Clear choice and context
Consistency and transparent
Own-able and delightful
Individual recommendations and experience
There’s no reason why we should all get the same recommendations when looking for a place to eat, drink or shop. Getting a one-size-fits-all list of places may have been innovative in 2006, but it feels downright antiquated now. Our tastes are all different, so why should we all see the same results?
Continuous data collection and situational usage
Our phones should learn about us — our tastes, our social connections, and our preferences. And, using what they know, they should help us better explore the world around us. If you love vintage clothing, it should tell you that there is a hidden gem nearby. If you’re in a new city, it should tell you that your friend Katy highly recommends this hole-in-the-wall restaurant downtown. If you crave spicy food, it should advise which dishes you should order when you sit down for dinner.
Playful visual language
Involving into city exploration with an entertaining, easy, playful visual experience: bold icons, bright and deep colours, logo as a combination of superhero emblem & map pin.
Allow users to focus on their work without interference.
A user’s focus should be in their control, only distract users with changes that are personally relevant.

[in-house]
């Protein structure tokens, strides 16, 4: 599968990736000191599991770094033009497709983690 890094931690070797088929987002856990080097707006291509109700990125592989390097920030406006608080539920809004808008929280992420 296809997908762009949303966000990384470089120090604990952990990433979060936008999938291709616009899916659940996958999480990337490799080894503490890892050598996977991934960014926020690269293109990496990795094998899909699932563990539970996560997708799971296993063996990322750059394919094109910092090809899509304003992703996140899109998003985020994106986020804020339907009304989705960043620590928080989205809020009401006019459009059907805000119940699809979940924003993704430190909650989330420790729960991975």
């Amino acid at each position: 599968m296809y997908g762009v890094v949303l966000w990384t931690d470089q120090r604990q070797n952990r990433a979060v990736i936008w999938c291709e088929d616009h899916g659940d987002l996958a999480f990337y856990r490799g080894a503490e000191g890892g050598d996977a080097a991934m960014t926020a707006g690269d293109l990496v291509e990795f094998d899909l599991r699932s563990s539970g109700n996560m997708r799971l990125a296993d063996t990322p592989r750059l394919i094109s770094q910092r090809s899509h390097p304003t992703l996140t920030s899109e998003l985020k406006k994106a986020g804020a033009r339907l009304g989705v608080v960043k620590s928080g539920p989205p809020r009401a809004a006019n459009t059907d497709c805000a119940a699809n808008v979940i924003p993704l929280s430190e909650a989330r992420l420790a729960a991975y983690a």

Increase confidence through clarity.
Within the application, and more broadly within teams, it is unambiguous what is happening and why.
Foster productive and emotionally satisfying interpersonal dynamics.
Users feel like they are part of a team, where they can count on each other to do their part, and feel like they’re moving forward towards a common goal.
Design for fast, effortless, and intentional interactions.
Simple and common tasks should be frictionless and obvious; complex tasks should feel efficient and delightful. But, speed should not lead to inaccuracies.
Empower everyone through progressive discoverability.
Everyone at all levels of experience with Asana should feel like they know how to use the product, regardless of how many features they use.
Be consistent and standard, and innovate when it’s worth it.
Users should feel like Asana is familiar yet modern.